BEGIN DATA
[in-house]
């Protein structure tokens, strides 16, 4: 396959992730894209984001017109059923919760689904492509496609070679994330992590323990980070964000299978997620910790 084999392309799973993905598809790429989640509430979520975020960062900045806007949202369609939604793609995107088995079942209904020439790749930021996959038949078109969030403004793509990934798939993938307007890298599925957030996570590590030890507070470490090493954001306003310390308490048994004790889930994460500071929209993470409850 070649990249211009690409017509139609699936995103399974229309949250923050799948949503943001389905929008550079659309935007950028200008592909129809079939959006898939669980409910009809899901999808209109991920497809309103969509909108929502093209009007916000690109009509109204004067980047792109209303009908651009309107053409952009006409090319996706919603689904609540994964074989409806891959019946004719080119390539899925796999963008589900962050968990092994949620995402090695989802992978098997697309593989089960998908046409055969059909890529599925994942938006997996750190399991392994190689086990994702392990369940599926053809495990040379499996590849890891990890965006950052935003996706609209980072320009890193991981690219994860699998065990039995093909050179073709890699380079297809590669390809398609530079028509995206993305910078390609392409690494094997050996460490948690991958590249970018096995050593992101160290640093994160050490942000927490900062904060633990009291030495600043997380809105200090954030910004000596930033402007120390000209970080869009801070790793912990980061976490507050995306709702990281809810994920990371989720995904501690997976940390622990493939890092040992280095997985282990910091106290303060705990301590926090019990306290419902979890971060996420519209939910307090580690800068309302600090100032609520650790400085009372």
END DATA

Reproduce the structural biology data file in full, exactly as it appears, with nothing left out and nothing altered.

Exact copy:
[in-house]
């Protein structure tokens, strides 16, 4: 396959992730894209984001017109059923919760689904492509496609070679994330992590323990980070964000299978997620910790 084999392309799973993905598809790429989640509430979520975020960062900045806007949202369609939604793609995107088995079942209904020439790749930021996959038949078109969030403004793509990934798939993938307007890298599925957030996570590590030890507070470490090493954001306003310390308490048994004790889930994460500071929209993470409850 070649990249211009690409017509139609699936995103399974229309949250923050799948949503943001389905929008550079659309935007950028200008592909129809079939959006898939669980409910009809899901999808209109991920497809309103969509909108929502093209009007916000690109009509109204004067980047792109209303009908651009309107053409952009006409090319996706919603689904609540994964074989409806891959019946004719080119390539899925796999963008589900962050968990092994949620995402090695989802992978098997697309593989089960998908046409055969059909890529599925994942938006997996750190399991392994190689086990994702392990369940599926053809495990040379499996590849890891990890965006950052935003996706609209980072320009890193991981690219994860699998065990039995093909050179073709890699380079297809590669390809398609530079028509995206993305910078390609392409690494094997050996460490948690991958590249970018096995050593992101160290640093994160050490942000927490900062904060633990009291030495600043997380809105200090954030910004000596930033402007120390000209970080869009801070790793912990980061976490507050995306709702990281809810994920990371989720995904501690997976940390622990493939890092040992280095997985282990910091106290303060705990301590926090019990306290419902979890971060996420519209939910307090580690800068309302600090100032609520650790400085009372």